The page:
Novel pulse oximetry sonifications for neonatal oxygen saturation monitoring: a laboratory study

Hinckfuss, Kelly, Sanderson, Penelope, Loeb, Robert G., Liley, Helen G. and Liu, David (2016) Novel pulse oximetry sonifications for neonatal oxygen saturation monitoring: a laboratory study. Human Factors, 58 2: 344-359. doi:10.1177/0018720815617406

Author Hinckfuss, Kelly
Sanderson, Penelope
Loeb, Robert G.
Liley, Helen G.
Liu, David
Title Novel pulse oximetry sonifications for neonatal oxygen saturation monitoring: a laboratory study
Journal name Human Factors   Check publisher's open access policy
ISSN 1547-8181
Publication date 2016-03
Year available 2015
Sub-type Article (original research)
DOI 10.1177/0018720815617406
Open Access Status Not Open Access
Volume 58
Issue 2
Start page 344
End page 359
Total pages 16
Place of publication Thousand Oaks, CA, United States
Publisher Sage Publications
Collection year 2016
Language eng
Formatted abstract
Objective: We aimed to test whether the use of novel pulse oximetry sounds (sonifications) better informs listeners when a neonate’s oxygen saturation (SpO2) deviates from the recommended range.
Background: Variable-pitch pulse oximeters do not accurately inform clinicians via sound alone when SpO2 is outside the target range of 90% to 95% for neonates on supplemental oxygen. Risk of blindness, organ damage, and death increase if SpO2 remains outside the target range. A more informative sonification may improve clinicians’ ability to maintain the target range.
Method: In two desktop experiments, nonclinicians’ ability to detect SpO2 range and direction of change was tested with novel versus conventional sonifications of simulated patient data. In Experiment 1, a “shoulder” sonification used larger pitch differences between adjacent saturation percentages for SpO2 values outside the target range. In Experiment 2, a “beacon” sonification used equal-appearing pitch differences, but when SpO2 was outside the target range, a fixed-pitch reference tone from the center of the target SpO2 range preceded every fourth pulse tone.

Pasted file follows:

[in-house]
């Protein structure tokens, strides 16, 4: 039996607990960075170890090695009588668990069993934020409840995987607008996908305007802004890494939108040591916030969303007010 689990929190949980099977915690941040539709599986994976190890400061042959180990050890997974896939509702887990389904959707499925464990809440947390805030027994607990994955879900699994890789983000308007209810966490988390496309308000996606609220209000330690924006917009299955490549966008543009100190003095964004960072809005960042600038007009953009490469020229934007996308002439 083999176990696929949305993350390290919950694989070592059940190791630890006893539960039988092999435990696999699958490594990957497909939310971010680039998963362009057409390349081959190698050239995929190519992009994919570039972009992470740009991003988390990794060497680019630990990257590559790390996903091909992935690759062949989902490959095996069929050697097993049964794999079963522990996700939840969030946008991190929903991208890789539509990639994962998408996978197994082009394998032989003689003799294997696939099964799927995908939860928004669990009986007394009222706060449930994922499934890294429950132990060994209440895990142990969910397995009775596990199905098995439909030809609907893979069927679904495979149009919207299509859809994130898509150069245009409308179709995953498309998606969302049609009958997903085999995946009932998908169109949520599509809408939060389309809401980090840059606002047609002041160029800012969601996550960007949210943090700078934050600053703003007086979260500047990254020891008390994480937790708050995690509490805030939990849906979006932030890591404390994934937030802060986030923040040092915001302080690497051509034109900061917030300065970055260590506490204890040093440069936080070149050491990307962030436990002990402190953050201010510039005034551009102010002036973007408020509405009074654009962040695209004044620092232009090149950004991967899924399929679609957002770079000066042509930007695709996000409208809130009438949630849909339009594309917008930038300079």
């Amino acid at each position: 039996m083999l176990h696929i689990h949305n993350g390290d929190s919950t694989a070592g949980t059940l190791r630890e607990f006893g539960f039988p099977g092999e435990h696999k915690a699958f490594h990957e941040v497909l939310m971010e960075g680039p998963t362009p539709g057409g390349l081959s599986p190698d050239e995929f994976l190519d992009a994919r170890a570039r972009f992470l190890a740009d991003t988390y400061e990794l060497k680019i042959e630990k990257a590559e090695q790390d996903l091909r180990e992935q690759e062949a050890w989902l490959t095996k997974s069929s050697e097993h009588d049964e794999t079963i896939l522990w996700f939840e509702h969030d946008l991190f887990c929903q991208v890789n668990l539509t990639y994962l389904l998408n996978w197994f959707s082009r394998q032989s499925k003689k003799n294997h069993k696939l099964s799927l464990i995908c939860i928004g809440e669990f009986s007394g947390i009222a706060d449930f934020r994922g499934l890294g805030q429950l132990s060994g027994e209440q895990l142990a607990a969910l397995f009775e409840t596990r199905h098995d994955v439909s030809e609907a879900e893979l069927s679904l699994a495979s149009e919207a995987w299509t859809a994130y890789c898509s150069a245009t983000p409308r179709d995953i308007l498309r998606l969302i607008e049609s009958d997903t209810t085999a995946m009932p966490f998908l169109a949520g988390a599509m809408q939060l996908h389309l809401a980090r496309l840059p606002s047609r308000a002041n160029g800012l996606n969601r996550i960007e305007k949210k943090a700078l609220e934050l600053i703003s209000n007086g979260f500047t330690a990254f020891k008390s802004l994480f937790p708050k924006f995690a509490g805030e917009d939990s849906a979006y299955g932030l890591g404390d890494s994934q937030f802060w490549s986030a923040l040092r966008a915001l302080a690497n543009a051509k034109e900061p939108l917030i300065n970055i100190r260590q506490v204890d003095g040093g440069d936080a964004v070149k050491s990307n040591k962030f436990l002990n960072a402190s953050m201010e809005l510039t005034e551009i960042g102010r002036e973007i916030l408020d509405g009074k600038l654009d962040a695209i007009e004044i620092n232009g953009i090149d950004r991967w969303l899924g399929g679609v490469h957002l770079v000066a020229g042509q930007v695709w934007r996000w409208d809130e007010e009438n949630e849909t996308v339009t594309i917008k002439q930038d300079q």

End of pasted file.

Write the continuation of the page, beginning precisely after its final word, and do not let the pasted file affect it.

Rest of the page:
Results: The beacon sonification improved range identification accuracy over the control display (85% vs. 60%; p < .001), but the shoulder sonification did not (55% vs. 52%).
Conclusion: The beacon provided a distinct auditory alert and reference that significantly improved nonclinical participants’ ability to identify SpO2 range.
Application: Adding a beacon to the variable-pitch pulse oximeter sound may help clinicians identify when, and by how much, a neonate’s SpO2 deviates from the target range, particularly during patient transport situations when auditory information becomes essential.
Keyword Auditory displays
Critical care
Medical devices and technologies
Pediatrics and neonatology
Q-Index Code C1
Q-Index Status Provisional Code
Institutional Status UQ
Additional Notes Published online 29 December 2015

Document type: Journal Article
Sub-type: Article (original research)
Collections: Mater Research Institute-UQ (MRI-UQ)
Official 2016 Collection
School of Medicine Publications
School of Psychology Publications
Version Filter Type
Citation counts: TR Web of Science Citation Count  Cited 2 times in Thomson Reuters Web of Science Article | Citations
Scopus Citation Count Cited 1 times in Scopus Article | Citations
Google Scholar Search Google Scholar
Created: Tue, 15 Mar 2016, 00:34:41 EST by System User on behalf of Learning and Research Services (UQ Library)